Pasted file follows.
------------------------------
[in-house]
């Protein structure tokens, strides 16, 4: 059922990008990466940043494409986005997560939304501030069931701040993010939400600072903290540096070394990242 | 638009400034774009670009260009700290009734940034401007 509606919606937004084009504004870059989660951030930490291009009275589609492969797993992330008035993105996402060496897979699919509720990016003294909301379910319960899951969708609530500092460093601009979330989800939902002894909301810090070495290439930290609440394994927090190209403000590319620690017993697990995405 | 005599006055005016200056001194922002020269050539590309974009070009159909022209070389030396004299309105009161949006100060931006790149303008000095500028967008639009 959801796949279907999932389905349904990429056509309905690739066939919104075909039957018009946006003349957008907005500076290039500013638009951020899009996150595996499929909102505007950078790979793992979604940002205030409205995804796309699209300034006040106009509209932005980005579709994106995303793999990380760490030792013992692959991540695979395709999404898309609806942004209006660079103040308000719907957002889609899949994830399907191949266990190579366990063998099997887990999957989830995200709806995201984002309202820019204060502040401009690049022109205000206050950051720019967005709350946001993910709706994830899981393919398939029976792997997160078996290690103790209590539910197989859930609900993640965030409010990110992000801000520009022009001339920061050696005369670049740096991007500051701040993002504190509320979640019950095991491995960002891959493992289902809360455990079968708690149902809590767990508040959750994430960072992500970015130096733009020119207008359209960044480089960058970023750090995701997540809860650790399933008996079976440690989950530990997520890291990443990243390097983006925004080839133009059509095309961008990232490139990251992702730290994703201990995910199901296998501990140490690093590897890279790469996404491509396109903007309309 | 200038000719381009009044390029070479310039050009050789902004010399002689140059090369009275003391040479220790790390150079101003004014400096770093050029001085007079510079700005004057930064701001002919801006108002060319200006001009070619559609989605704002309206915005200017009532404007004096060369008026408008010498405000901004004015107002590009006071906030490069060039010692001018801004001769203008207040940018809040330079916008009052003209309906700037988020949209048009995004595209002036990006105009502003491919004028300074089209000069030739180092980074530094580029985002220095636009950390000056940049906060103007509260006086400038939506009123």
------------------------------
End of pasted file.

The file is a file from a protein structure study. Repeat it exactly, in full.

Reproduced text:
[in-house]
């Protein structure tokens, strides 16, 4: 059922990008990466940043494409986005997560939304501030069931701040993010939400600072903290540096070394990242 | 638009400034774009670009260009700290009734940034401007 509606919606937004084009504004870059989660951030930490291009009275589609492969797993992330008035993105996402060496897979699919509720990016003294909301379910319960899951969708609530500092460093601009979330989800939902002894909301810090070495290439930290609440394994927090190209403000590319620690017993697990995405 | 005599006055005016200056001194922002020269050539590309974009070009159909022209070389030396004299309105009161949006100060931006790149303008000095500028967008639009 959801796949279907999932389905349904990429056509309905690739066939919104075909039957018009946006003349957008907005500076290039500013638009951020899009996150595996499929909102505007950078790979793992979604940002205030409205995804796309699209300034006040106009509209932005980005579709994106995303793999990380760490030792013992692959991540695979395709999404898309609806942004209006660079103040308000719907957002889609899949994830399907191949266990190579366990063998099997887990999957989830995200709806995201984002309202820019204060502040401009690049022109205000206050950051720019967005709350946001993910709706994830899981393919398939029976792997997160078996290690103790209590539910197989859930609900993640965030409010990110992000801000520009022009001339920061050696005369670049740096991007500051701040993002504190509320979640019950095991491995960002891959493992289902809360455990079968708690149902809590767990508040959750994430960072992500970015130096733009020119207008359209960044480089960058970023750090995701997540809860650790399933008996079976440690989950530990997520890291990443990243390097983006925004080839133009059509095309961008990232490139990251992702730290994703201990995910199901296998501990140490690093590897890279790469996404491509396109903007309309 | 200038000719381009009044390029070479310039050009050789902004010399002689140059090369009275003391040479220790790390150079101003004014400096770093050029001085007079510079700005004057930064701001002919801006108002060319200006001009070619559609989605704002309206915005200017009532404007004096060369008026408008010498405000901004004015107002590009006071906030490069060039010692001018801004001769203008207040940018809040330079916008009052003209309906700037988020949209048009995004595209002036990006105009502003491919004028300074089209000069030739180092980074530094580029985002220095636009950390000056940049906060103007509260006086400038939506009123």